Donald Trump and Xi Jinping to meet after fresh stand-off

A day after the United States brought back its punitive tariffs on $200 billion of Chinese goods and China announced higher tariffs on a range of US goods, including frozen vegetables and liquefied natural gas, US President Donald Trump on Monday said he would meet Chinese President Xi Jinping next month.

China said on Monday it planned to set import tariffs ranging from 5 per cent to 25 per cent on 5,140 US products on a $60 billion target list. It said the tariffs would take effect on 1 June.
"China's adjustment on additional tariffs is a response to US unilateralism and protectionism," its finance ministry said. "China hopes the US will get back to the right track of bilateral trade and economic consultations and meet with China halfway."
In the middle of the negotiations last week, Trump hiked tariffs on $200 billion of Chinese goods to 25 per cent from 10 per cent. The move affected 5,700 categories of Chinese products, including internet modems and routers.
The US blames China for stalling trade talks by deleting commitments from a draft agreement that its laws would be changed to enact new policies on issues from intellectual property protection to forced technology transfers.
China ignored US President Trump’s warnings not to retaliate against American tariffs on Chinese products and slapped tariffs on $60 billion worth of American imports and spooking the world bracing for a trade war.
Trump, who sticks to his "America First" agenda, said he would talk to Xi at a G20 summit in late June.
"Maybe something will happen," Trump said in remarks at the White House. "We're going to be meeting, as you know, at the G20 in Japan and that'll be, I think, probably a very fruitful meeting."
At the same time, Trump warned Beijing to mend fences now before things get out of control.
Beijing said it would never surrender to external pressure. Its state media said the door to talks was always open but vowed that China would defend its national interests and dignity.
“China will never succumb to foreign pressure,” the country’s foreign ministry said in a statement about the retaliatory move that will kick in tariffs against more than 5,000 US products on June 1. “We are determined and capable of safeguarding our legitimate rights and interests. We still hope that the US will meet us halfway.”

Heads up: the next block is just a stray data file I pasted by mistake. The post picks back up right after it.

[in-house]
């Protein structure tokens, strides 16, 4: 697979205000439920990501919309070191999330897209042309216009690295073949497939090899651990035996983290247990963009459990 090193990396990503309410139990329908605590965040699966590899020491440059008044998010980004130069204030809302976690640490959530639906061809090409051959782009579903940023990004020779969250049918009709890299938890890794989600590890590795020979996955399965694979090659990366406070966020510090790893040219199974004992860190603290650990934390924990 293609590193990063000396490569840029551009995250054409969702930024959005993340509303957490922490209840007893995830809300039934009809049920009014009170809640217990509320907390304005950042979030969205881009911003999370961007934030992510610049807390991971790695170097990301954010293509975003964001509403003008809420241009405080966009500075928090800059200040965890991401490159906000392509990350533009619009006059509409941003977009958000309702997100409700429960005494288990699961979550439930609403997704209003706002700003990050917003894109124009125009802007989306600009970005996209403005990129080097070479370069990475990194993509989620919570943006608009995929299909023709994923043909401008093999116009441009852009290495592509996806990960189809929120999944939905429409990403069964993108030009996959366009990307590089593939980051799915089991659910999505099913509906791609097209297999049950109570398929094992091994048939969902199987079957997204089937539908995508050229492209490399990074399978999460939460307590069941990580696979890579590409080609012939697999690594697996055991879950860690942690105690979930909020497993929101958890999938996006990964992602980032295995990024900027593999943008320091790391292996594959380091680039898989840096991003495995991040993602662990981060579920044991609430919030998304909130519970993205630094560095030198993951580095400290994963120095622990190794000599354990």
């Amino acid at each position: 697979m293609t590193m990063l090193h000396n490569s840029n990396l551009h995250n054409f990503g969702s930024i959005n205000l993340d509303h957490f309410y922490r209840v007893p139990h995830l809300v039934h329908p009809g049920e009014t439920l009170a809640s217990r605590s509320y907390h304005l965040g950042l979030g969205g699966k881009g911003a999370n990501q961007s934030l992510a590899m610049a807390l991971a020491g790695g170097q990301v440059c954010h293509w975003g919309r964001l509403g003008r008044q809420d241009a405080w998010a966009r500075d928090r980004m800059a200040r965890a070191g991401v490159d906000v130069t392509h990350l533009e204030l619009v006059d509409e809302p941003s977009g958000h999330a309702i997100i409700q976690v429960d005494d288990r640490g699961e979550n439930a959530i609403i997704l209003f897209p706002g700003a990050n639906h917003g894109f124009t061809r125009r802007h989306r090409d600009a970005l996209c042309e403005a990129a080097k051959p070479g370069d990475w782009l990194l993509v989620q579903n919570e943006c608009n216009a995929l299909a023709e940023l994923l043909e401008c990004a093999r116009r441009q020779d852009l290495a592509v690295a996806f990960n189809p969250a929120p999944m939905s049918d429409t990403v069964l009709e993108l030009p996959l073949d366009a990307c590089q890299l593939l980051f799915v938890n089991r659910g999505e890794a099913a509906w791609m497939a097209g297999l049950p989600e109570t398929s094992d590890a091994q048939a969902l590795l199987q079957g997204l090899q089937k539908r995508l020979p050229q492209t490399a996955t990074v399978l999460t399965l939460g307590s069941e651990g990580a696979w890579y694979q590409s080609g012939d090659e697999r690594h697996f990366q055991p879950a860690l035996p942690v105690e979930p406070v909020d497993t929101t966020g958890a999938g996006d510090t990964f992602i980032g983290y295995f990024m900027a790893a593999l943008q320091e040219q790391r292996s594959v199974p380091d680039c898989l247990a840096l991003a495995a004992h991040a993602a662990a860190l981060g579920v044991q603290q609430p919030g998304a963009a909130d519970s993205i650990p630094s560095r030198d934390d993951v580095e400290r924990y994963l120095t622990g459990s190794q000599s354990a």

The US Trade Representative's office said it planned to hold a public hearing next month on the possibility of imposing duties of up to 25 per cent on a further $300 billion worth of imports from China. Cellphones and laptops would be included in that list but pharmaceuticals would be excluded, the office said.
While there is the prospect of the trade dispute between United States and China spiralling into a no-holds-barred trade war, the fact remains that China and the US cannot live without each other.
The Chinese government's top diplomat, State Councilor Wang Yi, said during a trip to Russia that China-US talks were not a "one-way street" and needed to be conducted on the basis of equality, according to China's Foreign Ministry.
"Both countries' negotiating teams have the ability and wisdom to resolve each other's reasonable demands, and in the end reach a mutually beneficial, win-win agreement," he said.
The comment period on the planned new tranche of U.S. duties - which covers 3,805 product categories - is much shorter than in previous rounds and could potentially leave Trump in a position to trigger those tariffs by the time he meets Xi.
U.S. farmers are among those most hurt by the trade war, with soybean sales to China plummeting and U.S. soybean futures hitting their lowest level in a decade. Trump said on Monday his administration was planning to provide about $15 billion to help farmers whose products might be targeted.
Trump has said he is in no rush to finalise a deal with China. He again defended the move to hike US tariffs and said there was no reason why American consumers would pay the costs.